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UN International Day for the Elimination of Racial Discrimination


8th April 2019

Harriett Baldwin responds to a Parliamentary debate to mark the UN International Day for the Elimination of Racial Discrimination.

The Minister for Africa (Harriett Baldwin)

It is a privilege to respond to a very fine debate to mark the UN International Day for the Elimination of Racial Discrimination. I fear, Mr Deputy Speaker, that I have far too little time to respond to the range of points that were made in this important debate. I acknowledge the case that was made to mark the day on a regular basis, every year.

I congratulate the hon. Member for Warrington South (Faisal Rashid) and the Backbench Business Committee on securing time on the Floor of the House to debate this important subject. The hon. Gentleman made an exceptionally powerful speech. I was delighted to hear him explain, as a former Mayor of Warrington, the hospitable and tolerant nature of his home city, and the call he made for peace and tolerance.

There were excellent speeches from my hon. Friends the Members for Stirling (Stephen Kerr), for Solihull (Julian Knight), for Cheltenham (Alex Chalk) and for Worthing West (Sir Peter Bottomley) and from the hon. Members for Bradford East (Imran Hussain), for Dudley North (Ian Austin), for Lanark and Hamilton East (Angela Crawley) and for Brent Central (Dawn Butler). Common themes arose. There was an iteration of the observation of the rise of extreme far-right and fascist views, which we all agree have no place in our society. There was an observation about the prevalence of such views on social media, and comments welcoming the “Online Harms” White Paper that the Government ​published today. I encourage all right hon. and hon. Members to write in with support for the approach being taken in the White Paper.

My hon. Friend the Member for Stirling said one of his local imams wants a society that represents a bouquet of different flowers; those words were particularly powerful. I also acknowledge the point made about citizen service, the International Citizen Service and the role that can play in community engagement.

The hon. Member for Brent Central made a powerful speech in which she read out a list of names. There is a live debate about whether we should dignify those people by naming them, and so ensuring that their names recorded for posterity in Hansard. I am jealous of her for having as a constituent Raheem Sterling, and I pay tribute to the exceptional work he and others are doing in the world of football.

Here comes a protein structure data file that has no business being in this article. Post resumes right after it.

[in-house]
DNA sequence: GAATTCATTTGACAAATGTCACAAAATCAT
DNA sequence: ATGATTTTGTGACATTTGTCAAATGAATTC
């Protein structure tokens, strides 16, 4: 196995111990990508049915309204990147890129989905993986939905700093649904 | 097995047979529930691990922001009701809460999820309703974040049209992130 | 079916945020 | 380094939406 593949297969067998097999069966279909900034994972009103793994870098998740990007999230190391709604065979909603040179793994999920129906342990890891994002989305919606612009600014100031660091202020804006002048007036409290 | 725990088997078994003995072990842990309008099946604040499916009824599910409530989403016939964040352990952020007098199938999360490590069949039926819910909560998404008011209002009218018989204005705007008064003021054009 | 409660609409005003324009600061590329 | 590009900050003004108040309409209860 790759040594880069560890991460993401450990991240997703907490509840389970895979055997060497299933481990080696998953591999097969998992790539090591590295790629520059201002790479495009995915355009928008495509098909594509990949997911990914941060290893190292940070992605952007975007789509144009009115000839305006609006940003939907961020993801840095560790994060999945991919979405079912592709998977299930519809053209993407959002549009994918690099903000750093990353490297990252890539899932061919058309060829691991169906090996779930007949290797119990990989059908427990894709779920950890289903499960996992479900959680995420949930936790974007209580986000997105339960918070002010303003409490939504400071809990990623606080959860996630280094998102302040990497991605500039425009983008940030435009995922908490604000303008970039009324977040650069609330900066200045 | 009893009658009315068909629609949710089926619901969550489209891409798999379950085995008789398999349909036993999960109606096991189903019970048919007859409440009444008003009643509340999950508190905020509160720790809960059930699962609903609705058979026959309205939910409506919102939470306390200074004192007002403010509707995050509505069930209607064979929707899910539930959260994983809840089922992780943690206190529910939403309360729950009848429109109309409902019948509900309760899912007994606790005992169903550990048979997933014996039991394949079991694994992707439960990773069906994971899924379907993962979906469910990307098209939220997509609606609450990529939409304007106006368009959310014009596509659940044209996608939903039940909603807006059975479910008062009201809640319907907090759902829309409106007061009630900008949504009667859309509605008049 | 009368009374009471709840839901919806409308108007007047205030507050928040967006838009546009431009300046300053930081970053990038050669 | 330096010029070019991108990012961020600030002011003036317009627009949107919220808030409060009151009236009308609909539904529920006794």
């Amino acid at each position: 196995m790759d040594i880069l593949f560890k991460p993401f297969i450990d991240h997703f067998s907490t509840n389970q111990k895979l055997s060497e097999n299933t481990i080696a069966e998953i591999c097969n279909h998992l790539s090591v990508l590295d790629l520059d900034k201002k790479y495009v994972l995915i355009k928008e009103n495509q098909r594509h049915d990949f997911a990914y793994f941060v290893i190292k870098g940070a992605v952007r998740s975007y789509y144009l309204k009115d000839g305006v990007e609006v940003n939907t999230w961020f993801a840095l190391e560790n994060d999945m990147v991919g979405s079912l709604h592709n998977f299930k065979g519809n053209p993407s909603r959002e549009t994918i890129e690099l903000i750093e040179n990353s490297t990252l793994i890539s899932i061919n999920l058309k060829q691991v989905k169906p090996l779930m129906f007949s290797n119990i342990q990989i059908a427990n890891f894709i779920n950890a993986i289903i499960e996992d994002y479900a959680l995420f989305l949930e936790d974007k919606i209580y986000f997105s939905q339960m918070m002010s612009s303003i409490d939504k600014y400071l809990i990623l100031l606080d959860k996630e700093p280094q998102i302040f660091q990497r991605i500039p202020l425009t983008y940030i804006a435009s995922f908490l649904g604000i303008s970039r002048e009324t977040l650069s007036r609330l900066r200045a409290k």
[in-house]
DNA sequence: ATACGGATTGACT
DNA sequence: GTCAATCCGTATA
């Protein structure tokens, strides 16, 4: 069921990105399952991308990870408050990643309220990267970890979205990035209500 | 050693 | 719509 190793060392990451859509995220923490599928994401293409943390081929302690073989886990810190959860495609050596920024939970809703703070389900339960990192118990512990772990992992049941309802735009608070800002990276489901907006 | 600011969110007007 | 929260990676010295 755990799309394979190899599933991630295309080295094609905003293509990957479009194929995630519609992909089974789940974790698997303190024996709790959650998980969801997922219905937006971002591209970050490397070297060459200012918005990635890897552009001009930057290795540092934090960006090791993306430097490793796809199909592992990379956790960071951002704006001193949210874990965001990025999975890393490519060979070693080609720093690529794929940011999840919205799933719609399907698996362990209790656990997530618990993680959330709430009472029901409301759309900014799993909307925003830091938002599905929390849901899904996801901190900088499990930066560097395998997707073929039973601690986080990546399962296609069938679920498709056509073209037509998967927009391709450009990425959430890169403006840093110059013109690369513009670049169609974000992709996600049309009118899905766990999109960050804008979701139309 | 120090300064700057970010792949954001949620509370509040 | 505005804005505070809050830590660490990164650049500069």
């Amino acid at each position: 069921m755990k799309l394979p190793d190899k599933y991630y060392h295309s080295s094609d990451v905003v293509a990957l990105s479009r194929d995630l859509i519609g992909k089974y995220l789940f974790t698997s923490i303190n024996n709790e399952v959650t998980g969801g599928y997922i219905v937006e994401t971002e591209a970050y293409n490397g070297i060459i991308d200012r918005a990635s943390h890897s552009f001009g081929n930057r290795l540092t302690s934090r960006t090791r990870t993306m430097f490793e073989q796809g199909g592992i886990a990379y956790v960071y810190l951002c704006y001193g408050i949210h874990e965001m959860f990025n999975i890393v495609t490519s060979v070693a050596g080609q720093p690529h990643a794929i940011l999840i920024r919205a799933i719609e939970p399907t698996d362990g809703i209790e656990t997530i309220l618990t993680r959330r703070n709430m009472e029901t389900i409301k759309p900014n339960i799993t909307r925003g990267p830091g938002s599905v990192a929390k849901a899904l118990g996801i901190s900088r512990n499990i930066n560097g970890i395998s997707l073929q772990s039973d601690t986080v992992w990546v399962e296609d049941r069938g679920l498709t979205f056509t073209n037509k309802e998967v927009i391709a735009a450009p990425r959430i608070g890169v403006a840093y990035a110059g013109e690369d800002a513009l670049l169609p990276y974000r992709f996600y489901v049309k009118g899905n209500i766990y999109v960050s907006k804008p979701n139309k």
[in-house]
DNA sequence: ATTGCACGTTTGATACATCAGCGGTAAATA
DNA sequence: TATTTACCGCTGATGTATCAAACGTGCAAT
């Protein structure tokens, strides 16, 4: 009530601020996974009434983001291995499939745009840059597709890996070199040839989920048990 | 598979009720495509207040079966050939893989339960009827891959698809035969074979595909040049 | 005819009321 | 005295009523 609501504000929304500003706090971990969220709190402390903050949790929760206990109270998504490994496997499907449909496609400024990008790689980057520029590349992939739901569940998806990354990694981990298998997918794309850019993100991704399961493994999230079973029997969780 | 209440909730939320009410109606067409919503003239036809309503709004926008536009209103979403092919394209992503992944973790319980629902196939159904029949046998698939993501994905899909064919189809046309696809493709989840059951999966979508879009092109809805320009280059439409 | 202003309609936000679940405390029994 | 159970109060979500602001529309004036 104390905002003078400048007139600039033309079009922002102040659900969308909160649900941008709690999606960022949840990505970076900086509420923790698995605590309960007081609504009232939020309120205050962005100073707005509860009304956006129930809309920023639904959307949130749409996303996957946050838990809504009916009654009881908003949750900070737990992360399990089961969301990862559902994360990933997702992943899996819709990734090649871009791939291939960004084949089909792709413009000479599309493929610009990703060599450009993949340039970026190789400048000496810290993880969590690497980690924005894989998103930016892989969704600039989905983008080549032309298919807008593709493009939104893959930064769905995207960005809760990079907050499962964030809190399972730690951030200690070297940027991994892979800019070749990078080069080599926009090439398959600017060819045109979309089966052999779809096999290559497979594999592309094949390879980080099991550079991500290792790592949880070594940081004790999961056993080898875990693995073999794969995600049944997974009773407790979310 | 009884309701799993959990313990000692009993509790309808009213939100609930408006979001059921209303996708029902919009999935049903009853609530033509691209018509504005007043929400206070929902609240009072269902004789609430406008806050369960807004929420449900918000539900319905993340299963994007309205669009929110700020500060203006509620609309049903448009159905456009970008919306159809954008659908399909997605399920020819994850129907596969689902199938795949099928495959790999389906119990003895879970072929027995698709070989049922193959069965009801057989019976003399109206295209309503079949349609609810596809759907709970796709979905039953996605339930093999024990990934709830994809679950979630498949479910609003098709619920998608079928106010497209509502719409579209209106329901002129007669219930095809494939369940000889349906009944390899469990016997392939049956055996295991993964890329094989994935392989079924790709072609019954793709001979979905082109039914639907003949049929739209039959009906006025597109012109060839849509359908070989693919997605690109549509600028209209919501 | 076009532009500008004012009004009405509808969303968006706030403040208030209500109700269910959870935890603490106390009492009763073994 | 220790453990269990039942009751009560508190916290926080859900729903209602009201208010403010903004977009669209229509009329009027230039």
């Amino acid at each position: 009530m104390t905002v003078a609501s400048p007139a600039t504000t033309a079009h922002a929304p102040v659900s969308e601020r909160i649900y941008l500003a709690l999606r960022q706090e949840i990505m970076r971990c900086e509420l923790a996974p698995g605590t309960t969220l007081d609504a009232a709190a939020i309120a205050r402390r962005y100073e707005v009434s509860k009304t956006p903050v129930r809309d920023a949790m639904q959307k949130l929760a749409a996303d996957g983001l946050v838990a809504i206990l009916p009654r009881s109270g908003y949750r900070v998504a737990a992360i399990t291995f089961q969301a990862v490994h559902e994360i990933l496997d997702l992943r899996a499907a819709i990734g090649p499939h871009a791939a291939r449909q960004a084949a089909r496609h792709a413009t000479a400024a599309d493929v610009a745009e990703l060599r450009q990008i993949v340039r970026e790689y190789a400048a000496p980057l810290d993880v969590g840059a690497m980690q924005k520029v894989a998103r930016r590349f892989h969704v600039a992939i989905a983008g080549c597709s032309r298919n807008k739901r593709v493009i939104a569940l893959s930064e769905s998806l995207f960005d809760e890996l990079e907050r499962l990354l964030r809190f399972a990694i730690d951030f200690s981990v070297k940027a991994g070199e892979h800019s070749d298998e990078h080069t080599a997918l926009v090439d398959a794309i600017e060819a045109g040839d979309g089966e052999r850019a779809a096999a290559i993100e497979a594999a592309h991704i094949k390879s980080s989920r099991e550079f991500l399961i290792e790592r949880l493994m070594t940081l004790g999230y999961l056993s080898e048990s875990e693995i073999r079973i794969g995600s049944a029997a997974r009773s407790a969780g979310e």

The 1960 Sharpeville massacre led to the establishment of this international day, but only yesterday I was in Kigali, Rwanda, to mark the 25th anniversary of the 1994 genocide of the Tutsi. As we look across the world today, it is upsetting and absolutely wrong that since 1960 we have continued to witness incidences of intolerance, discrimination and violence on the basis of race, ethnicity and nationality. The hon. Member for Warrington South rightly mentioned incidences of religious hatred, because the horrific cases in New Zealand and the synagogue in Pittsburgh are so fresh in our minds. We all want cohesive communities across this country and in every country in which every individual feels safe from discrimination and hate. We all have a responsibility to fight racial discrimination and strengthen our communities, but, as many have said, Governments have a specific responsibility.

The Prime Minister made clear her determination to tackle racial discrimination from the very first day she took office. The racial disparities audit has revealed racial disparities in our country, and its work in highlighting ​them will help to end the inequalities and injustices that members of ethnic minorities can face when they access public services and the jobs market. Every individual should be able to fulfil their potential through their enjoyment of equal rights, opportunities and responsibilities. Since 2017, the Government have taken action in education, employment, health and criminal justice. We have also made strides in our international work. We are determined to root out racial discrimination both at home and abroad.

I reassure all colleagues of the Government’s absolute commitment to the total elimination of racism, racial discrimination, xenophobia and related intolerance. We will continue to tackle these issues both domestically and internationally. We are fully committed to building safe, strong and united communities.

Hansard



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Harriett Baldwin
 
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